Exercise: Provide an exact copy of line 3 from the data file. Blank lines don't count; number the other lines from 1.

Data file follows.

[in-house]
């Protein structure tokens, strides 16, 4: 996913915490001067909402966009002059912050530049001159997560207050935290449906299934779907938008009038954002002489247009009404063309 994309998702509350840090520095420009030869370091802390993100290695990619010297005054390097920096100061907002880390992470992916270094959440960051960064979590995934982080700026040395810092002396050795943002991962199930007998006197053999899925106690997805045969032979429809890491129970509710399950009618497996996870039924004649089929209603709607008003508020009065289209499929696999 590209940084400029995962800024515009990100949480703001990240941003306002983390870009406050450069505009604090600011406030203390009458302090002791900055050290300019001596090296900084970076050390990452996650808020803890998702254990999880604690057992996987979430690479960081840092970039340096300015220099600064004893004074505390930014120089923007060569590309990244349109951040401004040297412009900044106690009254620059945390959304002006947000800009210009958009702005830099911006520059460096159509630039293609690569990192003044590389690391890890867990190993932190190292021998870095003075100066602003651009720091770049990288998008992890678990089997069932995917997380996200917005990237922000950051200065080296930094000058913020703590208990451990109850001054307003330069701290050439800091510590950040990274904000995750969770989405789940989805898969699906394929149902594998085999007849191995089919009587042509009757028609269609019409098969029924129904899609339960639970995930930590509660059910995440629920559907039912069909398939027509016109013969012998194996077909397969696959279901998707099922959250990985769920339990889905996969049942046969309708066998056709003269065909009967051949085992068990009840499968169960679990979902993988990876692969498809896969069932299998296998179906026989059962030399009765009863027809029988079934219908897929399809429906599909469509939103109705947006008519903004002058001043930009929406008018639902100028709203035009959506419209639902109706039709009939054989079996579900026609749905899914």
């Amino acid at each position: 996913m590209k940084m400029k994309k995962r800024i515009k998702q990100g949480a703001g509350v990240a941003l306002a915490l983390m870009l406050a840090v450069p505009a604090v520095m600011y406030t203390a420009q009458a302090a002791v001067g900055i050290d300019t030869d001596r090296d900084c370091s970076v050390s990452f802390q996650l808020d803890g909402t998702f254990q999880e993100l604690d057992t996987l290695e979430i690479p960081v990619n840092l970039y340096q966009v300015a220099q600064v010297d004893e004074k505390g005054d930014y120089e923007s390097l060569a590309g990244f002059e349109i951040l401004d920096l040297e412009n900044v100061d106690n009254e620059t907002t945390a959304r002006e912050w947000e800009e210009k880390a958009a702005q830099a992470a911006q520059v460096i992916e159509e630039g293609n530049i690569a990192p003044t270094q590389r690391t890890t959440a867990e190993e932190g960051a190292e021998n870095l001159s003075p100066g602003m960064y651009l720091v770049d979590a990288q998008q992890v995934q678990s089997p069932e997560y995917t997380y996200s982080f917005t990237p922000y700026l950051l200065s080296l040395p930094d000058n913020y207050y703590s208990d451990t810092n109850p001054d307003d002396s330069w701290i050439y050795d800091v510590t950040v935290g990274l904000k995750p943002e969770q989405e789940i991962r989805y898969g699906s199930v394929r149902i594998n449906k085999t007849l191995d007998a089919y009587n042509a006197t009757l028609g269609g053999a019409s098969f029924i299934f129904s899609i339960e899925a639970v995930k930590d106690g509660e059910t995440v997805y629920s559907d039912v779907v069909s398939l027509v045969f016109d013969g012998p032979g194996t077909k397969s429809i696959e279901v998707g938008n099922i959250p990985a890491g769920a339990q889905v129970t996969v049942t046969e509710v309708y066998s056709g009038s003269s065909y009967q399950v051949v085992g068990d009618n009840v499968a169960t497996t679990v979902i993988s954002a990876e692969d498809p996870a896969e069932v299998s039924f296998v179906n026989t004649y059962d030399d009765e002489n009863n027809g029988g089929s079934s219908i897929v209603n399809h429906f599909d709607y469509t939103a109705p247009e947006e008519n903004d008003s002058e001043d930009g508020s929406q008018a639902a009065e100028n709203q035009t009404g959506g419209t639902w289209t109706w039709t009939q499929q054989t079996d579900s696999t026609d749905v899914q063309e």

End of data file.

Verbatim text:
């Amino acid at each position: 996913m590209k940084m400029k994309k995962r800024i515009k998702q990100g949480a703001g509350v990240a941003l306002a915490l983390m870009l406050a840090v450069p505009a604090v520095m600011y406030t203390a420009q009458a302090a002791v001067g900055i050290d300019t030869d001596r090296d900084c370091s970076v050390s990452f802390q996650l808020d803890g909402t998702f254990q999880e993100l604690d057992t996987l290695e979430i690479p960081v990619n840092l970039y340096q966009v300015a220099q600064v010297d004893e004074k505390g005054d930014y120089e923007s390097l060569a590309g990244f002059e349109i951040l401004d920096l040297e412009n900044v100061d106690n009254e620059t907002t945390a959304r002006e912050w947000e800009e210009k880390a958009a702005q830099a992470a911006q520059v460096i992916e159509e630039g293609n530049i690569a990192p003044t270094q590389r690391t890890t959440a867990e190993e932190g960051a190292e021998n870095l001159s003075p100066g602003m960064y651009l720091v770049d979590a990288q998008q992890v995934q678990s089997p069932e997560y995917t997380y996200s982080f917005t990237p922000y700026l950051l200065s080296l040395p930094d000058n913020y207050y703590s208990d451990t810092n109850p001054d307003d002396s330069w701290i050439y050795d800091v510590t950040v935290g990274l904000k995750p943002e969770q989405e789940i991962r989805y898969g699906s199930v394929r149902i594998n449906k085999t007849l191995d007998a089919y009587n042509a006197t009757l028609g269609g053999a019409s098969f029924i299934f129904s899609i339960e899925a639970v995930k930590d106690g509660e059910t995440v997805y629920s559907d039912v779907v069909s398939l027509v045969f016109d013969g012998p032979g194996t077909k397969s429809i696959e279901v998707g938008n099922i959250p990985a890491g769920a339990q889905v129970t996969v049942t046969e509710v309708y066998s056709g009038s003269s065909y009967q399950v051949v085992g068990d009618n009840v499968a169960t497996t679990v979902i993988s954002a990876e692969d498809p996870a896969e069932v299998s039924f296998v179906n026989t004649y059962d030399d009765e002489n009863n027809g029988g089929s079934s219908i897929v209603n399809h429906f599909d709607y469509t939103a109705p247009e947006e008519n903004d008003s002058e001043d930009g508020s929406q008018a639902a009065e100028n709203q035009t009404g959506g419209t639902w289209t109706w039709t009939q499929q054989t079996d579900s696999t026609d749905v899914q063309e």